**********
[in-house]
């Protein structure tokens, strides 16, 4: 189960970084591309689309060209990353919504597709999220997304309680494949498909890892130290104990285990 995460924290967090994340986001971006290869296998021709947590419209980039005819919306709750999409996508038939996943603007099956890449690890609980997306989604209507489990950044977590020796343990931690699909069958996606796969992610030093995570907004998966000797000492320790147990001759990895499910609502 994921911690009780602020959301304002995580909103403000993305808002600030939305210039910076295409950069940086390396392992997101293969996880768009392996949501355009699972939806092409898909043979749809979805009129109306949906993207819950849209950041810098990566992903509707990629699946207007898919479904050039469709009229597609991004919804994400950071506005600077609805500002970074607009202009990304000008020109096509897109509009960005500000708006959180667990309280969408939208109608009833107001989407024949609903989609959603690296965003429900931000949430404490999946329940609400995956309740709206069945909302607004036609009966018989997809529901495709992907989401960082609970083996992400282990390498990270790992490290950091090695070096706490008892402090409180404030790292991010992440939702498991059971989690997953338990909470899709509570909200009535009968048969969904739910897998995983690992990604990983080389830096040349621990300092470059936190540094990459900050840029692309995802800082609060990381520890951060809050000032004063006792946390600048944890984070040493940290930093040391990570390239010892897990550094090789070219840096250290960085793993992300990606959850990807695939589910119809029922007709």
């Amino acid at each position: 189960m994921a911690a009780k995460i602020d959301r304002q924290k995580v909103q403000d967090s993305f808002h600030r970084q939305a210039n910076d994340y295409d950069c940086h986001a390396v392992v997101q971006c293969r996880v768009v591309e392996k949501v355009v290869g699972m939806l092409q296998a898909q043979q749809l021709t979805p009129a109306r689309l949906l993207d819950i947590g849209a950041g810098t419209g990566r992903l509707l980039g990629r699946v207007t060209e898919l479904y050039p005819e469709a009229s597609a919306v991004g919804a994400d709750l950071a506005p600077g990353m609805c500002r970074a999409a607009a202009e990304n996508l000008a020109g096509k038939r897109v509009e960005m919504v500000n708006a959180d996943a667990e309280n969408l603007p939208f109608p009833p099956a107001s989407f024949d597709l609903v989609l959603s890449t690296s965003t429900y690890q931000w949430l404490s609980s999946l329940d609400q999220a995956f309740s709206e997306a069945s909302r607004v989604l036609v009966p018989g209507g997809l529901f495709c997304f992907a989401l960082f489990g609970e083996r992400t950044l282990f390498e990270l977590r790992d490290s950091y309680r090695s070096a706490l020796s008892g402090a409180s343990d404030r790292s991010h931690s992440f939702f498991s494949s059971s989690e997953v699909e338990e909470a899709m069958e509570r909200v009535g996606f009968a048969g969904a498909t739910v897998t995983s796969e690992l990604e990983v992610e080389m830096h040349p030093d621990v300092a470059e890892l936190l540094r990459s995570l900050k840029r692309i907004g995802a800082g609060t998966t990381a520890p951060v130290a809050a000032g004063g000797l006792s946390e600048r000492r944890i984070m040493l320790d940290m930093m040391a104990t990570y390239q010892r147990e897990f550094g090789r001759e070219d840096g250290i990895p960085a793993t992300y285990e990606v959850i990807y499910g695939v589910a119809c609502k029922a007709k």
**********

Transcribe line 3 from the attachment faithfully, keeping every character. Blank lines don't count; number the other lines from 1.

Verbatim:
């Amino acid at each position: 189960m994921a911690a009780k995460i602020d959301r304002q924290k995580v909103q403000d967090s993305f808002h600030r970084q939305a210039n910076d994340y295409d950069c940086h986001a390396v392992v997101q971006c293969r996880v768009v591309e392996k949501v355009v290869g699972m939806l092409q296998a898909q043979q749809l021709t979805p009129a109306r689309l949906l993207d819950i947590g849209a950041g810098t419209g990566r992903l509707l980039g990629r699946v207007t060209e898919l479904y050039p005819e469709a009229s597609a919306v991004g919804a994400d709750l950071a506005p600077g990353m609805c500002r970074a999409a607009a202009e990304n996508l000008a020109g096509k038939r897109v509009e960005m919504v500000n708006a959180d996943a667990e309280n969408l603007p939208f109608p009833p099956a107001s989407f024949d597709l609903v989609l959603s890449t690296s965003t429900y690890q931000w949430l404490s609980s999946l329940d609400q999220a995956f309740s709206e997306a069945s909302r607004v989604l036609v009966p018989g209507g997809l529901f495709c997304f992907a989401l960082f489990g609970e083996r992400t950044l282990f390498e990270l977590r790992d490290s950091y309680r090695s070096a706490l020796s008892g402090a409180s343990d404030r790292s991010h931690s992440f939702f498991s494949s059971s989690e997953v699909e338990e909470a899709m069958e509570r909200v009535g996606f009968a048969g969904a498909t739910v897998t995983s796969e690992l990604e990983v992610e080389m830096h040349p030093d621990v300092a470059e890892l936190l540094r990459s995570l900050k840029r692309i907004g995802a800082g609060t998966t990381a520890p951060v130290a809050a000032g004063g000797l006792s946390e600048r000492r944890i984070m040493l320790d940290m930093m040391a104990t990570y390239q010892r147990e897990f550094g090789r001759e070219d840096g250290i990895p960085a793993t992300y285990e990606v959850i990807y499910g695939v589910a119809c609502k029922a007709k």